Of course, Alexander Pushkin's verse novel offers a great deal more elaboration but we will concern ourself with the opera as it is performed. As testament to the power of the story we offer our personal experience of fretting over what happens to poor Olga and whether Tatiana might reconsider when Gremin dies!

As testament to the power of Tchaikovsky's music we confess that we are still playing the themes in our head!  In this case, Jonathan Lyness' orchestral reduction was performed by 11 musicians under the baton of Dmitry Glivinskiy who brought out every ounce of Russian soul in the string quartet which sat at audience level, with the wind instruments and keyboard on one side of the raised stage. Aside from an occasional pitch problem in the strings, the music sounded just fine.

The singing was good all around with soprano Megan Nielson making a winsome Tatiana and Melanie Ashkar using her lustrous mezzo-soprano and spirited dramatic instincts to create a very believable feckless younger sister Olga. Jeremy Moore used his mellow baritone to create an Onegin who seemed to represent a more modern sophisticated fellow rather than the arrogant selfish fellow of the Pushkin poem. We favor this interpretation because he must have some good qualities to win the affection of the sensitive Tatiana. And because we have good feelings about men who do not deceive women!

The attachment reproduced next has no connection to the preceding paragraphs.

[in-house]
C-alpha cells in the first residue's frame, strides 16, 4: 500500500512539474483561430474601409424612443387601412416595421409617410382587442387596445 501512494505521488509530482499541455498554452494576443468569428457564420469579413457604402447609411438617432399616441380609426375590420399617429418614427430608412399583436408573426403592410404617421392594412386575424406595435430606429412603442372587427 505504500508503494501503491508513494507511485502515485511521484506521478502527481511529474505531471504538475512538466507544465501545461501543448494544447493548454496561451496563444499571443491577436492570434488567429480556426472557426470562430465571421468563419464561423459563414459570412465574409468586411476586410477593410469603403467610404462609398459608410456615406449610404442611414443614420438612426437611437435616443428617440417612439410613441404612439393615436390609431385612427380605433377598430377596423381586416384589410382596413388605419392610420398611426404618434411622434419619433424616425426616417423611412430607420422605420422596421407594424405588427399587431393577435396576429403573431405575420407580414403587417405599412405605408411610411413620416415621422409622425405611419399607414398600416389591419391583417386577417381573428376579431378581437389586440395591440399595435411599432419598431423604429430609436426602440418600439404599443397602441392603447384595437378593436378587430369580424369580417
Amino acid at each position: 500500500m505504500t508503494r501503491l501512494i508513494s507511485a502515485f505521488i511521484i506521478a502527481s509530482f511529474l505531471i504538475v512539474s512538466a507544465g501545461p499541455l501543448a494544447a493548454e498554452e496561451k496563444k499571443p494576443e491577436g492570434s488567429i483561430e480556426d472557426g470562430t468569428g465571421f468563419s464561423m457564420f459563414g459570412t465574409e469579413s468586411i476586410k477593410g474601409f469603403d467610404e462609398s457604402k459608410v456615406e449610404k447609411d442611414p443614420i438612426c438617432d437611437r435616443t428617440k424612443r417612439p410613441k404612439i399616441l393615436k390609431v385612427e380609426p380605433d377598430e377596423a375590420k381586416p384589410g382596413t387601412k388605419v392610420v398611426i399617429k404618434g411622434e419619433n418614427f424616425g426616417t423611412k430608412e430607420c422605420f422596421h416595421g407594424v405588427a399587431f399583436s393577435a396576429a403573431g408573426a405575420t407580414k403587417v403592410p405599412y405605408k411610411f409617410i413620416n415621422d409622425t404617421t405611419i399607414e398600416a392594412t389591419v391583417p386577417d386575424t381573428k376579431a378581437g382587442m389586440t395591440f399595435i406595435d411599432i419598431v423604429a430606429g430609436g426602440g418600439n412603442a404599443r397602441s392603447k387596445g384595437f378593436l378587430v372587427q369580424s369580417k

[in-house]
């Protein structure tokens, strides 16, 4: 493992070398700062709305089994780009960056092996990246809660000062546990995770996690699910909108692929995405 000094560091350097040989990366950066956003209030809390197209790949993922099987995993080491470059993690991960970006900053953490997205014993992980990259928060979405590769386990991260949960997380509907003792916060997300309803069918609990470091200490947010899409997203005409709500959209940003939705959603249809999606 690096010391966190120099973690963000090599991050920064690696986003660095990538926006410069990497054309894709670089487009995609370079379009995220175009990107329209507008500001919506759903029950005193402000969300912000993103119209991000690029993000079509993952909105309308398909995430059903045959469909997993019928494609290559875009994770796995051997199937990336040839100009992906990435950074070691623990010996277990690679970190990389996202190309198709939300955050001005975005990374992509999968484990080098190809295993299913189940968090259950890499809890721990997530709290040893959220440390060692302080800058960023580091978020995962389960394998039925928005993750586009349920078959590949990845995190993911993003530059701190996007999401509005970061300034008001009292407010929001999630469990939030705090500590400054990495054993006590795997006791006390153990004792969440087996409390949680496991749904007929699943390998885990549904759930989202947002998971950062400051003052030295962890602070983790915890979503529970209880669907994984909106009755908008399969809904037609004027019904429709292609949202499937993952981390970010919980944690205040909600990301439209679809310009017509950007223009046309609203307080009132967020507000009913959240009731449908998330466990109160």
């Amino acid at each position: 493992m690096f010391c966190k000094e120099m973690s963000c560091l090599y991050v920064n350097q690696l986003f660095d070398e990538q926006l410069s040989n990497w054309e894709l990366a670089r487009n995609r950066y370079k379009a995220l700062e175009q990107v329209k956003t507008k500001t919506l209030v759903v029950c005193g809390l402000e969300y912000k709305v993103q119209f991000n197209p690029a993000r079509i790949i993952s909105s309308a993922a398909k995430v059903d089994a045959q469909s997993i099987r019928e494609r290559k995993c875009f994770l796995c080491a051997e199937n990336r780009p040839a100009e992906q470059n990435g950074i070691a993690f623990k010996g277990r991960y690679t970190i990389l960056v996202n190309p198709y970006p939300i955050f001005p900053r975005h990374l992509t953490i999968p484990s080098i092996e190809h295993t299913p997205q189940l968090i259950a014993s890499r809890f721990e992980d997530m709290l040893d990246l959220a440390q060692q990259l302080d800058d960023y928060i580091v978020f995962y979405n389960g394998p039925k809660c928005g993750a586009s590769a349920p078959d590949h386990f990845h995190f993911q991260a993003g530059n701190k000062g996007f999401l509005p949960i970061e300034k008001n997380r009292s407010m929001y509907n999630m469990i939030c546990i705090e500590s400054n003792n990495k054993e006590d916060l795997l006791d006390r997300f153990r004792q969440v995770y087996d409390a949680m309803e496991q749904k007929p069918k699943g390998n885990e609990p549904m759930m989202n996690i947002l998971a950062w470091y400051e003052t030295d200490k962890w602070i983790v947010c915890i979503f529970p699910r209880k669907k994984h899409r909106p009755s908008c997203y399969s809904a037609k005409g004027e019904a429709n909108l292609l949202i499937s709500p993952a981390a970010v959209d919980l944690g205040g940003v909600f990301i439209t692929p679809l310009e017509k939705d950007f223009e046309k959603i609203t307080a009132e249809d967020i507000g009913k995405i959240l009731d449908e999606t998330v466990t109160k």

As the poet Lensky, tenor Chris Georgetti gave his all and elicited audience sympathy with a finely wrought "Kuda, kuda". How interesting that the most famous aria from this opera, heard often at competitions, was not given to the "hero". Tatiana's "letter scene" is equally famous but rather long and not as often performed.  (Coincidentally, we just heard  and reviewed it the previous night.) We thought Ms. Nielson sang it very well with many shades of coloration.

Milica Nikcevic was fine as Madame Larina, as was Noelle Currie in the role of the nanny Filippyevna, although looking much too young to be a grandmother. Steven Fredericks had the right voice (bass) and appearance to create the dignified Prince Gremin who has been rejuvenated by his young wife. Indeed Tatiana has by the end of the opera matured into her station in life and Ms. Nielson conveyed that vocally and dramatically.